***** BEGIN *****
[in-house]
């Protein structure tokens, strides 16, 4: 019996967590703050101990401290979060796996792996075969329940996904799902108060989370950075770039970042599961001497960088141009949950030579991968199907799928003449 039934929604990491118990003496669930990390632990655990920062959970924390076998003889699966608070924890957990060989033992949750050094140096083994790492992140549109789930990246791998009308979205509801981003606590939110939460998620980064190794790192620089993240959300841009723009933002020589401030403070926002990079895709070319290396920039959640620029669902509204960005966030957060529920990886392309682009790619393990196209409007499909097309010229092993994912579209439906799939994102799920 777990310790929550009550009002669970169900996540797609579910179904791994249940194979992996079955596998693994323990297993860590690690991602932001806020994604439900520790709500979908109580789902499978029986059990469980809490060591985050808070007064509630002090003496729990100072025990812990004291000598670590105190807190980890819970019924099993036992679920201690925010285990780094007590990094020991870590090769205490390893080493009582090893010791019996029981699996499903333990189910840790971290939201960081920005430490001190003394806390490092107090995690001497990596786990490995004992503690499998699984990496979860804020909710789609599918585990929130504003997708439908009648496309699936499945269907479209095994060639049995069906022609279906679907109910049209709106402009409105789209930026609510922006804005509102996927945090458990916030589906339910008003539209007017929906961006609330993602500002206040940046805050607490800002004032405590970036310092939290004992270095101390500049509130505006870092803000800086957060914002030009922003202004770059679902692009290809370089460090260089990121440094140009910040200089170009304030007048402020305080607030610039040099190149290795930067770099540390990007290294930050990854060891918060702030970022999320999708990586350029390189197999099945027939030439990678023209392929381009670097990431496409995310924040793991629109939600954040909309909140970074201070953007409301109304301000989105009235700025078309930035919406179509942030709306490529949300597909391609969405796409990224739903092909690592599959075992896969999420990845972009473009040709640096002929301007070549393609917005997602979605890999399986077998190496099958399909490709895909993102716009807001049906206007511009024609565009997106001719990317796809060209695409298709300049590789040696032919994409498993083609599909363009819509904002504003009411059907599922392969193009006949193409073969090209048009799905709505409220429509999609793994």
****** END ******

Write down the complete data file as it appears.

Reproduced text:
[in-house]
């Protein structure tokens, strides 16, 4: 019996967590703050101990401290979060796996792996075969329940996904799902108060989370950075770039970042599961001497960088141009949950030579991968199907799928003449 039934929604990491118990003496669930990390632990655990920062959970924390076998003889699966608070924890957990060989033992949750050094140096083994790492992140549109789930990246791998009308979205509801981003606590939110939460998620980064190794790192620089993240959300841009723009933002020589401030403070926002990079895709070319290396920039959640620029669902509204960005966030957060529920990886392309682009790619393990196209409007499909097309010229092993994912579209439906799939994102799920 777990310790929550009550009002669970169900996540797609579910179904791994249940194979992996079955596998693994323990297993860590690690991602932001806020994604439900520790709500979908109580789902499978029986059990469980809490060591985050808070007064509630002090003496729990100072025990812990004291000598670590105190807190980890819970019924099993036992679920201690925010285990780094007590990094020991870590090769205490390893080493009582090893010791019996029981699996499903333990189910840790971290939201960081920005430490001190003394806390490092107090995690001497990596786990490995004992503690499998699984990496979860804020909710789609599918585990929130504003997708439908009648496309699936499945269907479209095994060639049995069906022609279906679907109910049209709106402009409105789209930026609510922006804005509102996927945090458990916030589906339910008003539209007017929906961006609330993602500002206040940046805050607490800002004032405590970036310092939290004992270095101390500049509130505006870092803000800086957060914002030009922003202004770059679902692009290809370089460090260089990121440094140009910040200089170009304030007048402020305080607030610039040099190149290795930067770099540390990007290294930050990854060891918060702030970022999320999708990586350029390189197999099945027939030439990678023209392929381009670097990431496409995310924040793991629109939600954040909309909140970074201070953007409301109304301000989105009235700025078309930035919406179509942030709306490529949300597909391609969405796409990224739903092909690592599959075992896969999420990845972009473009040709640096002929301007070549393609917005997602979605890999399986077998190496099958399909490709895909993102716009807001049906206007511009024609565009997106001719990317796809060209695409298709300049590789040696032919994409498993083609599909363009819509904002504003009411059907599922392969193009006949193409073969090209048009799905709505409220429509999609793994």